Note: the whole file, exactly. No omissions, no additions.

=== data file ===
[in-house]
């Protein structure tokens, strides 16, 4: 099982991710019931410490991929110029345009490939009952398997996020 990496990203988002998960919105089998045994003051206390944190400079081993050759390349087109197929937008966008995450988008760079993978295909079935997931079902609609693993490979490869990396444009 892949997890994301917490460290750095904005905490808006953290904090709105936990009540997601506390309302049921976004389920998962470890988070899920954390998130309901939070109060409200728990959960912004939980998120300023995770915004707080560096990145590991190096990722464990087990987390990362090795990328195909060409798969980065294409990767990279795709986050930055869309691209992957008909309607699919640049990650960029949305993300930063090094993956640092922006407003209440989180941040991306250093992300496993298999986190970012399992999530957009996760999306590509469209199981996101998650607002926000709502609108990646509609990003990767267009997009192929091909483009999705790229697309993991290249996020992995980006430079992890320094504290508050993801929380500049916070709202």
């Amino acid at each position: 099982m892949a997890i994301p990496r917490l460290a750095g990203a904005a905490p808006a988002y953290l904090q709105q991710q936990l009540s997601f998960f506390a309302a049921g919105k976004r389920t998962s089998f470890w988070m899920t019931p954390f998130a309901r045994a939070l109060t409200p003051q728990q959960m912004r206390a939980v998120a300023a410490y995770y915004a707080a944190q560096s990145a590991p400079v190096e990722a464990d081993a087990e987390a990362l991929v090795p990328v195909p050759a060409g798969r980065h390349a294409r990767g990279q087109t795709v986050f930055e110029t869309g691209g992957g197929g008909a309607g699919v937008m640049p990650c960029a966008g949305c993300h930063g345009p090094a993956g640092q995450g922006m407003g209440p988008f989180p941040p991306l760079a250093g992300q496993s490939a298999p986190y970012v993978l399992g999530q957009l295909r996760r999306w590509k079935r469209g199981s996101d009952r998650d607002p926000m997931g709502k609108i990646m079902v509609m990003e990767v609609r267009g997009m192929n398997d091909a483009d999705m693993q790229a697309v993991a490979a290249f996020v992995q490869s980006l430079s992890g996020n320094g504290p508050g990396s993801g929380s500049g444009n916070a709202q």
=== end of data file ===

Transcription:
[in-house]
């Protein structure tokens, strides 16, 4: 099982991710019931410490991929110029345009490939009952398997996020 990496990203988002998960919105089998045994003051206390944190400079081993050759390349087109197929937008966008995450988008760079993978295909079935997931079902609609693993490979490869990396444009 892949997890994301917490460290750095904005905490808006953290904090709105936990009540997601506390309302049921976004389920998962470890988070899920954390998130309901939070109060409200728990959960912004939980998120300023995770915004707080560096990145590991190096990722464990087990987390990362090795990328195909060409798969980065294409990767990279795709986050930055869309691209992957008909309607699919640049990650960029949305993300930063090094993956640092922006407003209440989180941040991306250093992300496993298999986190970012399992999530957009996760999306590509469209199981996101998650607002926000709502609108990646509609990003990767267009997009192929091909483009999705790229697309993991290249996020992995980006430079992890320094504290508050993801929380500049916070709202």
């Amino acid at each position: 099982m892949a997890i994301p990496r917490l460290a750095g990203a904005a905490p808006a988002y953290l904090q709105q991710q936990l009540s997601f998960f506390a309302a049921g919105k976004r389920t998962s089998f470890w988070m899920t019931p954390f998130a309901r045994a939070l109060t409200p003051q728990q959960m912004r206390a939980v998120a300023a410490y995770y915004a707080a944190q560096s990145a590991p400079v190096e990722a464990d081993a087990e987390a990362l991929v090795p990328v195909p050759a060409g798969r980065h390349a294409r990767g990279q087109t795709v986050f930055e110029t869309g691209g992957g197929g008909a309607g699919v937008m640049p990650c960029a966008g949305c993300h930063g345009p090094a993956g640092q995450g922006m407003g209440p988008f989180p941040p991306l760079a250093g992300q496993s490939a298999p986190y970012v993978l399992g999530q957009l295909r996760r999306w590509k079935r469209g199981s996101d009952r998650d607002p926000m997931g709502k609108i990646m079902v509609m990003e990767v609609r267009g997009m192929n398997d091909a483009d999705m693993q790229a697309v993991a490979a290249f996020v992995q490869s980006l430079s992890g996020n320094g504290p508050g990396s993801g929380s500049g444009n916070a709202q």